By Michael Fisher | September 10, 2012 2:45 PM
There’s a war on, folks. A war on buttons. And the collateral damage is getting out of hand.
There’s a lot to be said for minimalism. Streamlining hardware carries a lot of benefits. A smooth finish, with lines uninterrupted by jutting switches and buttons, can be quite appealing. Reduction or elimination of physical keys also means fewer penetrations in the device casing, which translates into a smaller chance of water or dust intrusion into a smartphone’s fragile innards.
Buttons on smartphones are disappearing at an increasing rate, and it’s not something we’re totally against. We’ve talked before -more than once- about the battle between physical and virtual keyboards, and we’ve grown accustomed to tapping out essay-length emails on smooth panes of glass. But some buttons still function better in physical key form. Among these are the power/standby toggle, volume rocker, and home key (though we’re not the biggest fans of that, either). A physical contact provides tactile feedback, and the reassurance -sometimes illusory- that the user experience isn’t entirely governed by software. Sometimes switches are just better.
The dedicated camera key is one of those instances. But unlike the other examples above, this one is an endangered species. Fewer and fewer phones crossing our review desk carry this convenient addition; writing “unfortunately, there’s no dedicated camera key here” has become commonplace. When the Photon 4G LTE came to our door, we were elated to discover it carried a shutter button, but its halfhearted implementation ultimately served as a stark reminder of just how easy it is to muck up such a simple attribute.
Here’s three reasons why physical camera buttons on smartphones should be the rule, rather than the exception.
It’s A Faster Way To Launch The Camera
One of the biggest arguments for cameras on mobile phones, back when they were still a rare sight, was the “always-there” factor. Even back then, people carried their mobile phones much more often than their cameras, and that holds true today. Even the small delay of reaching into a glove box or a desk drawer for a camera often means the difference between capturing and missing an awesome photo, which is why having a camera on your phone is such an awesome convenience. But that convenience disappears completely if your device’s camera app doesn’t open fast enough because it’s too cumbersome to navigate to the shortcut.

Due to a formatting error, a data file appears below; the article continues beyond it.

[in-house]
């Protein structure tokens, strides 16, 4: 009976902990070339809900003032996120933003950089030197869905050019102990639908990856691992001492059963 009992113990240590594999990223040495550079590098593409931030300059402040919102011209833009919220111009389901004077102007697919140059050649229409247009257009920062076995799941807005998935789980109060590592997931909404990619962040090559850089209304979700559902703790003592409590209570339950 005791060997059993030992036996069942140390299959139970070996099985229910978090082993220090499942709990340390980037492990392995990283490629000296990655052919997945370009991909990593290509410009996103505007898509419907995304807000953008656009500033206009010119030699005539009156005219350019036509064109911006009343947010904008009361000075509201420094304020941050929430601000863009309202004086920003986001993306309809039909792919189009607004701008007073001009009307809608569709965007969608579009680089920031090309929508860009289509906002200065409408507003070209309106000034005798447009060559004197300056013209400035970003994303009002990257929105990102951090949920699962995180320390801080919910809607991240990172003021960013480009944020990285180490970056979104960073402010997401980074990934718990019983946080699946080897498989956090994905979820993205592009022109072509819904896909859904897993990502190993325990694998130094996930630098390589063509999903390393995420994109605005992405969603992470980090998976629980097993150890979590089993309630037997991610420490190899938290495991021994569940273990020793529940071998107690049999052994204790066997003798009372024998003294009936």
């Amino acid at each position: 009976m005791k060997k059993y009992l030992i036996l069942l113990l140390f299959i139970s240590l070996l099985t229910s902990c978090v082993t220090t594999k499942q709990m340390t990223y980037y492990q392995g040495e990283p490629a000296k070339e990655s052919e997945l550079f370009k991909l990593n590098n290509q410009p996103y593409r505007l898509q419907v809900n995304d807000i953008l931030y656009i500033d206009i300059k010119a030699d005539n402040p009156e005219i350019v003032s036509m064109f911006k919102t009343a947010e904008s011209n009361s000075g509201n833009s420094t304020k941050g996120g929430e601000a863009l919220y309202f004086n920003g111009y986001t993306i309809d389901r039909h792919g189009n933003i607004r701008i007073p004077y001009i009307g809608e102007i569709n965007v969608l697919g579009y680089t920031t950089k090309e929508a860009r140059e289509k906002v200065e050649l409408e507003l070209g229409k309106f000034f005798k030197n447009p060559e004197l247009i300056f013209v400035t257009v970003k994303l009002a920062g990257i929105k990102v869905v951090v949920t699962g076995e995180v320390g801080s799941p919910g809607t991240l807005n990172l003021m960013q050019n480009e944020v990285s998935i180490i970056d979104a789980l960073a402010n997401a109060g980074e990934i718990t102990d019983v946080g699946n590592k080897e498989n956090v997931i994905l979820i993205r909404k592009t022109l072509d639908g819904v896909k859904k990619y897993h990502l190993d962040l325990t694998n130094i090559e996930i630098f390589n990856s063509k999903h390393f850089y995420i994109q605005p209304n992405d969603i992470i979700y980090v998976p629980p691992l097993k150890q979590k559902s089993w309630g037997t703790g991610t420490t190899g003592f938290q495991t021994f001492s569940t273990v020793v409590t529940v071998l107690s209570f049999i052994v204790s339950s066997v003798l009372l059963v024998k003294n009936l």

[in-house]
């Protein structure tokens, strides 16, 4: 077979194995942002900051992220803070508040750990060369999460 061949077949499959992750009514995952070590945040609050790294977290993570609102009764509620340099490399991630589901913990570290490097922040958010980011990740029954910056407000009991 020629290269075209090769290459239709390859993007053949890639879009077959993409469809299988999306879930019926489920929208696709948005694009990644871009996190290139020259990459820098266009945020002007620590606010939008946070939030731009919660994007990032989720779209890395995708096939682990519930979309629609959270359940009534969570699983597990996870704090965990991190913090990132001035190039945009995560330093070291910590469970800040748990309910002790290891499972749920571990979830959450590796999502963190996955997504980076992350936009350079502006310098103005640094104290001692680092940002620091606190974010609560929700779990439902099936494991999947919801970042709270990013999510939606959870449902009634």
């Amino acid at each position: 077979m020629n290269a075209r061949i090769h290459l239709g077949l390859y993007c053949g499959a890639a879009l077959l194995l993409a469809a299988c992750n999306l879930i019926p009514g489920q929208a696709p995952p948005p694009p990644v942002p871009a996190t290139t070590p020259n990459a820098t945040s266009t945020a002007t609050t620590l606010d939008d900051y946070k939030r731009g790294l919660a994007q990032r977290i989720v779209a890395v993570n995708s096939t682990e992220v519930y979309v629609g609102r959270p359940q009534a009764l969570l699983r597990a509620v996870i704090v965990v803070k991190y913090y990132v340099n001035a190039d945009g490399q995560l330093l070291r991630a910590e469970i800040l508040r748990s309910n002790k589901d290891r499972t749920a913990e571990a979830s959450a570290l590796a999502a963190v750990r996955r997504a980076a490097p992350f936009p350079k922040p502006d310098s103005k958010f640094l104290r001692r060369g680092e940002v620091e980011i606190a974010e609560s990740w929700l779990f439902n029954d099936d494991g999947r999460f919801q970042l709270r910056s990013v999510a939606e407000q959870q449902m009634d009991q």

Software has made this a bit easier as smartphone OSes have matured. Almost every platform includes a means of jumping directly into the camera app from the lock screen, and UI skins such as Samsung’s latest TouchWiz version have improved on this with accelerometer-based camera-launch shortcuts as well. But these approaches still require the user first to unlock the screen, and then to keep an eye on it in order to manipulate the software. That adds delay to the action, which a press-and-hold on a physical button doesn’t; sure, it’s only a few seconds’ worth, but that can mean the difference between capturing that shot of the dog holding the newspaper in its mouth and not.
It Doubles As A Shutter Release
We’ve all had the experience of wanting a photo taken with a friend or spouse, but lacking the company of a
third wheel generous friend to take the shot. The more trusting among us sometimes ask a passing stranger to take the photo, which in my experience almost always results in the same conversation:
Stranger: ”Sure I’ll take your picture!”
Me: “Thanks. The camera’s already open.”
Stranger: “Okay so how do I–”
Me: “It’s the blue button.”
Stranger: “On top, or …”
Me: No; on the screen. To the right.”
Stranger: “The one with the house on it?”
Stranger: “Oh, wait … now the camera went away.”
Stranger: “Did it … did it take it?”
Okay so … not everyone is that technologically inept. But some people are. Even folks who know how to work smartphones aren’t familiar with every custom camera UI. Wouldn’t it be easier just to say, “it’s the shutter button on the side, by your finger”? Actually, that’s not a real question. Because it is. It is easier. Just ask any Windows Phone user.
Four Words: Half-Press To Focus
Tap-to-focus is awesome, but it’s not the best solution for every photo. Sometimes you’ve only got one hand free. Sometimes you’re holding the action figure or pinback button or … kitten … whatever you want to photograph. And you want to get focus set before you snap the photo, because Mr. Blurrycam might break news, but he also breaks photographs.
In those cases, it’s very nice to have the double-detent of a physical camera button. Half-press to focus, full-press to take the shot. Bam. You want to do some fancy tilt-shift action? Half-press to focus, then move the camera, then click. Bam again. Sure, you can do this with touch-to-focus, but it’s nice to have the option of also doing it with a button.
Ultimately, as with all matters of UI convenience, it’s a question of trade-offs. Most manufacturers evidently don’t see enough user demand to go to the added trouble of including hardware-camera keys, so they don’t. Or they do, but only enable half the above conveniences, hobbling its utility.
OEMs: including the button doesn’t mean the on-screen options need to change. Tap-to-focus and on-screen shutter releases are present on phones with the physical button. Microsoft made sure of that with its entire lineup when it made a physical camera button a requirement for all Windows Phone handsets. So my question to other manufacturers is simple: aesthetics aside, why not include it as a standard option?
Readers, if you’ve got the answer, comment is invited as always. If you need me, I’ll be making sure the camera lock-screen shortcuts are in the right place on all my phones.